10.4 LQ regulation in continuous-time

10.5 Linearization of nonlinear models

** 11 Controllability and Observability**

11.1 Controllability and Observability

11.2 Controllability

11.3 Controllability in continuous-time

11.4 Example: broom balancing

11.5 Stabilizability

11.6 Example: pendulum

11.7 Example: satellite in a plane orbit

**12 Observability and the LQG Model**

12.1 Infinite horizon limits

12.2 Observability

12.3 Observability in continuous-time

12.4 Example: satellite in planar orbit

12.5 Imperfect state observation with noise

** 13 Kalman Filter and Certainty Equivalence**

13.1 The Kalman filter

13.2 Certainty equivalence

13.3 The Hamilton-Jacobi-Bellman equation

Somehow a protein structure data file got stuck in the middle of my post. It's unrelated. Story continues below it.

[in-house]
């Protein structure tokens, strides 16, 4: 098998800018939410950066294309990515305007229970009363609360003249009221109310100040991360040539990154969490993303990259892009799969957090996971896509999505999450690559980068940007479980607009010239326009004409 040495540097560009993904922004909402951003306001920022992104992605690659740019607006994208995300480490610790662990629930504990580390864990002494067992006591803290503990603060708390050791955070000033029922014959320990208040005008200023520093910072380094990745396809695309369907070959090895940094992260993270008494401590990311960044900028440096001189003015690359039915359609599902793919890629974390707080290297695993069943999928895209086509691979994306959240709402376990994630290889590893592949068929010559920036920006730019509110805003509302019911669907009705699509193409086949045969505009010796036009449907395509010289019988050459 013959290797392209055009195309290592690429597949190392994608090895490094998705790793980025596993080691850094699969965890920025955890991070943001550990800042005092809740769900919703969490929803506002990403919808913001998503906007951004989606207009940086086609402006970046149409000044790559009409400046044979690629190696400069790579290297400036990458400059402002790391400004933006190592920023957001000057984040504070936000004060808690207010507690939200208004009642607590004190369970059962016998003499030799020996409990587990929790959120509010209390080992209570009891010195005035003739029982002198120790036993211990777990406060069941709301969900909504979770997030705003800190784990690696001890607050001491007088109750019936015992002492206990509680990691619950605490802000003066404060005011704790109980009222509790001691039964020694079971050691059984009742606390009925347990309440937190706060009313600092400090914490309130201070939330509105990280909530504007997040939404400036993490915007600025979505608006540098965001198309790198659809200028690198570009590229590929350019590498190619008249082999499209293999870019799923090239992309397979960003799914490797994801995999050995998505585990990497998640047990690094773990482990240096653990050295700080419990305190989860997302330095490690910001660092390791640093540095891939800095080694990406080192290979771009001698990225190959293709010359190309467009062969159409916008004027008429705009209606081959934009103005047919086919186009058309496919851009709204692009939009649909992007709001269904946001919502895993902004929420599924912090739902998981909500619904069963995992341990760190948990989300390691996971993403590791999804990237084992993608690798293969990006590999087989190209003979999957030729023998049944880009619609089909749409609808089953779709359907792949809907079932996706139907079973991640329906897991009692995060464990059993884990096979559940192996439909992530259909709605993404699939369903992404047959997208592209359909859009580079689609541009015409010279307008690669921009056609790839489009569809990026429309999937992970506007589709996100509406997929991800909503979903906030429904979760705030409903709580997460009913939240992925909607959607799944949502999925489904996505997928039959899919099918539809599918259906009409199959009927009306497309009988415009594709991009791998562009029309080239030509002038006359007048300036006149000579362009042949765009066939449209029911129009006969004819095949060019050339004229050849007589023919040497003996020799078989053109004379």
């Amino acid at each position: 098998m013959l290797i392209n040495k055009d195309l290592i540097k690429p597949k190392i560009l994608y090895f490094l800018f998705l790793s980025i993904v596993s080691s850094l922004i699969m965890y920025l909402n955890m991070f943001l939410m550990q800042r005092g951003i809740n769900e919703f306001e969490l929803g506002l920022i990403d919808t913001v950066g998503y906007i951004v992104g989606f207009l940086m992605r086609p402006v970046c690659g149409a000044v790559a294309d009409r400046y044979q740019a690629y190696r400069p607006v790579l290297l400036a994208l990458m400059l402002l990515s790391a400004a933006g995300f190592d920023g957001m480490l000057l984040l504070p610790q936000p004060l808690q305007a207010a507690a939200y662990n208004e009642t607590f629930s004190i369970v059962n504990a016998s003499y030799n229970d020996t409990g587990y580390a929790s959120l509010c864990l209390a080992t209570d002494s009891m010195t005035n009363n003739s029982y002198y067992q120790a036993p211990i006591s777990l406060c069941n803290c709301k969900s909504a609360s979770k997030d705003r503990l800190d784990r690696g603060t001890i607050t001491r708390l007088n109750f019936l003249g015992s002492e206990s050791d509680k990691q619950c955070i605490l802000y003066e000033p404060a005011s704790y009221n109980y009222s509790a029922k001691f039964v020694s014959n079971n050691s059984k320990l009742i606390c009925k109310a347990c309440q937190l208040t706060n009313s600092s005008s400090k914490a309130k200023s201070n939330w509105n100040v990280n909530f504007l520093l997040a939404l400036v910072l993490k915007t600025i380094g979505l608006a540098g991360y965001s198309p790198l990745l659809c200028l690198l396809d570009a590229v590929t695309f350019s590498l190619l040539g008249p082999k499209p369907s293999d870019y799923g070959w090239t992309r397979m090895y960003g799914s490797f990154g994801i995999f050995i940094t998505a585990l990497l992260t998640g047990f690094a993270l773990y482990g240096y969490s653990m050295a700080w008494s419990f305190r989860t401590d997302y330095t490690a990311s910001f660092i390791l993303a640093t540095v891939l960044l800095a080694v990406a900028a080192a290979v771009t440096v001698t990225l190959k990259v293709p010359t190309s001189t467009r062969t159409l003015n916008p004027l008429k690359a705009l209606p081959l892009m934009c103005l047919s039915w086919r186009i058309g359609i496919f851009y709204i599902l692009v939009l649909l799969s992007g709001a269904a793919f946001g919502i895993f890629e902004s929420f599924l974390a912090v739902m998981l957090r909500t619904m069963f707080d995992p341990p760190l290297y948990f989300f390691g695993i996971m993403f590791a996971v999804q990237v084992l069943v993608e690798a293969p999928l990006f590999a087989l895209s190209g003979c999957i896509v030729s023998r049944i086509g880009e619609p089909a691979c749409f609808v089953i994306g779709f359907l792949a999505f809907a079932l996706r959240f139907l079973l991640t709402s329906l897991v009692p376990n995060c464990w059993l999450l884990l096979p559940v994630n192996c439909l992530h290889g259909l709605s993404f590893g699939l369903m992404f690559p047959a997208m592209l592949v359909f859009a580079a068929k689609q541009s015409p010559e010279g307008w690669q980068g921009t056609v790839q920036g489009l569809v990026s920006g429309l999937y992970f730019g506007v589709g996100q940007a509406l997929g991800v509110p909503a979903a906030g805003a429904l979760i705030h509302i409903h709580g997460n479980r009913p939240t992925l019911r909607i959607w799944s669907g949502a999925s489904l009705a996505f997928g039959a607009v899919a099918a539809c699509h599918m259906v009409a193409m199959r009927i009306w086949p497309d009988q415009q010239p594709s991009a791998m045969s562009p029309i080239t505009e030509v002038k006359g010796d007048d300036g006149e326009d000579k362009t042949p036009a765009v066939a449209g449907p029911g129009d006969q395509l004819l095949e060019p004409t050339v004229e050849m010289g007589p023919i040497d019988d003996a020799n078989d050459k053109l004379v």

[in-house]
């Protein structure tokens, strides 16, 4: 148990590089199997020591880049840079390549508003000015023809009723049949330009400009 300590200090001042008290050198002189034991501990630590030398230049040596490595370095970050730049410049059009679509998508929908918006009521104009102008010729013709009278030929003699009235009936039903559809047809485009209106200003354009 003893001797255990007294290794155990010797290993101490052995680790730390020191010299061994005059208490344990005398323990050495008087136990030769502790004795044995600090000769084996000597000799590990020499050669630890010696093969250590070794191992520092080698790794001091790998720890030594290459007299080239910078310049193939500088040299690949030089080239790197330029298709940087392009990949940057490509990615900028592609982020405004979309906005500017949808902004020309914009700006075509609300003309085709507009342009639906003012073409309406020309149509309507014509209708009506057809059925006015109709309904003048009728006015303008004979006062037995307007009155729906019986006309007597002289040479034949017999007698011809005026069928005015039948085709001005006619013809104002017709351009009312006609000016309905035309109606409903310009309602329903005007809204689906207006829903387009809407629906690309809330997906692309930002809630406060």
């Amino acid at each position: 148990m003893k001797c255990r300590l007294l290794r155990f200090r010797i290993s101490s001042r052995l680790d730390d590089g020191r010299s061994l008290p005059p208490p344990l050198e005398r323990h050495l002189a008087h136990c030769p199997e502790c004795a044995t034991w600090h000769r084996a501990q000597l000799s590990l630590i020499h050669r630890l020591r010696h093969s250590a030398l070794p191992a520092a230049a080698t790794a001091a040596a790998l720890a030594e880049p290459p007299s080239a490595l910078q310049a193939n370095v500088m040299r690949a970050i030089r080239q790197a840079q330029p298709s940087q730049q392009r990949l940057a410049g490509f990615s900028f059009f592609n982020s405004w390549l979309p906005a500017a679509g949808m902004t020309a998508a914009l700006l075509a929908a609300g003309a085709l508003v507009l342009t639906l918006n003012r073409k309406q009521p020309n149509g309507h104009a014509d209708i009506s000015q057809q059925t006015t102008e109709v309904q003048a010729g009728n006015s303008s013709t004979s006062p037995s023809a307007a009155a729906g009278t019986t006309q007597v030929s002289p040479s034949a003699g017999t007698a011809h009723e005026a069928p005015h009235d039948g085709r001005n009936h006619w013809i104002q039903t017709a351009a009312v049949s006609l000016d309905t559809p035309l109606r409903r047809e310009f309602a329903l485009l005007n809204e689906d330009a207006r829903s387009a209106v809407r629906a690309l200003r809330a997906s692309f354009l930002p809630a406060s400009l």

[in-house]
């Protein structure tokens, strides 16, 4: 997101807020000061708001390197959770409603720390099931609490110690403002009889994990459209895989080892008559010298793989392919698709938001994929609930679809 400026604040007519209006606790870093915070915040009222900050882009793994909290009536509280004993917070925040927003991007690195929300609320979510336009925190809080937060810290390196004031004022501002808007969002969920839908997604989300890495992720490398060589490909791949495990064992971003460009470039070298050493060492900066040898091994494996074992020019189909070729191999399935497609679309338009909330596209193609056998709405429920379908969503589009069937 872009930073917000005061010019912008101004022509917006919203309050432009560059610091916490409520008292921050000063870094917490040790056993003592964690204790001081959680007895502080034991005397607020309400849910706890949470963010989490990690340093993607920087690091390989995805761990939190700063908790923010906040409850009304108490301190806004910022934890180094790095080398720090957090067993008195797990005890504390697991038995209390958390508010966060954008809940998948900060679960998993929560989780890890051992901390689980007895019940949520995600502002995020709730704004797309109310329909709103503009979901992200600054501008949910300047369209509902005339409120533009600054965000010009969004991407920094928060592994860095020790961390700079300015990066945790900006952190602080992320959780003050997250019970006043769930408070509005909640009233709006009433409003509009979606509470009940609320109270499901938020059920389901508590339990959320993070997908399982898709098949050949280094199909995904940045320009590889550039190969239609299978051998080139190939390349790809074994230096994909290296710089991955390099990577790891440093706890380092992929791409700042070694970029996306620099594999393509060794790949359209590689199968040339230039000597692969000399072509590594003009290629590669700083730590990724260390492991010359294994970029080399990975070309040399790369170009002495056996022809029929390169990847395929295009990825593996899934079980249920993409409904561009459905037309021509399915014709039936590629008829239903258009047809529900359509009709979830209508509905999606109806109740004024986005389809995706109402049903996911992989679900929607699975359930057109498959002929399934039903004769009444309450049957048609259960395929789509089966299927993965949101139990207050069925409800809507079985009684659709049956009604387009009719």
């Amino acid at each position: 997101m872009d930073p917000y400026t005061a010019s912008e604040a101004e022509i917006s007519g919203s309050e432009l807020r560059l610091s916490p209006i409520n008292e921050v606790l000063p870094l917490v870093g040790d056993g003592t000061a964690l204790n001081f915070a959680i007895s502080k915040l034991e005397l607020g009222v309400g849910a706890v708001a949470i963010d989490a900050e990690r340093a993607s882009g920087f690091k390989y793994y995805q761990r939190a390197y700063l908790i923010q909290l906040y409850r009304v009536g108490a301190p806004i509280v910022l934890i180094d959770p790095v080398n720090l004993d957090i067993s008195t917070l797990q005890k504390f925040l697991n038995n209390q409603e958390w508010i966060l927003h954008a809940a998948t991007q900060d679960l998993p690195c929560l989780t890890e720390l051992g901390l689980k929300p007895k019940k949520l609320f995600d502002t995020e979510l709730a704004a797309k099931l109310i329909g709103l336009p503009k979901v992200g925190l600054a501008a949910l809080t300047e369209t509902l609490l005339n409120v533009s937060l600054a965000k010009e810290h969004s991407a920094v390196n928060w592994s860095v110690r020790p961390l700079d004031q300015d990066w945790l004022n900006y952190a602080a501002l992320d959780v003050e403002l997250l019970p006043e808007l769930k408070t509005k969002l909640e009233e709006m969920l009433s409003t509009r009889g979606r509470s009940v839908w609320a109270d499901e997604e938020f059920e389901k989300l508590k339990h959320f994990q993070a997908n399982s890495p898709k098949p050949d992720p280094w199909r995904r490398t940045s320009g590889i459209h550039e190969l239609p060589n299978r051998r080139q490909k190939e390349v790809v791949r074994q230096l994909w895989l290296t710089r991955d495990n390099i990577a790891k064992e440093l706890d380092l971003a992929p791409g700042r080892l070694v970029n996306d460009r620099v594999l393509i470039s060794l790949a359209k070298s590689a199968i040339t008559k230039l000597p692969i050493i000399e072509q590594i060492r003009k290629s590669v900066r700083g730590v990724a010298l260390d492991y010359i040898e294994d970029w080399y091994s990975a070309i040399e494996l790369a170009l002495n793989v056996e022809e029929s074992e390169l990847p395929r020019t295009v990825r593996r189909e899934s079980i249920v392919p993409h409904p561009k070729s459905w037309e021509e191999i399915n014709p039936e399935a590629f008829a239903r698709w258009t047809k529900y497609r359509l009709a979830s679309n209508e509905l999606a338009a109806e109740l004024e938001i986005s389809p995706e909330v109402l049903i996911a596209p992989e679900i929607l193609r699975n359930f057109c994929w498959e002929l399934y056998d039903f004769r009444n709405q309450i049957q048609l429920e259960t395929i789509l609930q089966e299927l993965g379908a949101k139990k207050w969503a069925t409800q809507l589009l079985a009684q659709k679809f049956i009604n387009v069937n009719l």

13.4 Example: LQ regulation

**14 Pontryagin's Maximum Principle**

14.1 Example: parking a rocket car

14.2 Heuristic derivation of Pontryagin's maximum principle

14.3 Example: parking a rocket car (continued)

14.4 Adjoint variables as Lagrange multipliers

**15 Uses of Pontryagin's Maximum Principle**

15.1 Transversality conditions

15.2 Example: use of transversality conditions

15.3 Problems in which time appears

15.4 Example: monopolist

15.5 Example: insects as optimizers

15.6 Problems with terminal conditions

15.7 Neoclassical economic growth

**16 Controlled Diffusion Processes**

16.1 The dynamic programming equation

16.2 Diffusion processes and controlled diffusion processes

16.3 Example: noisy LQ regulation in continuous time

16.4 Example: passage to a stopping set

Other resources and further reading

Here is what the Occupational Outlook Handbook says about careers in operations research.

Here is the home page of INFORMS, the Institute for Operations Research and the Management Sciences.

Here is the home page of the UK Operational Research Society.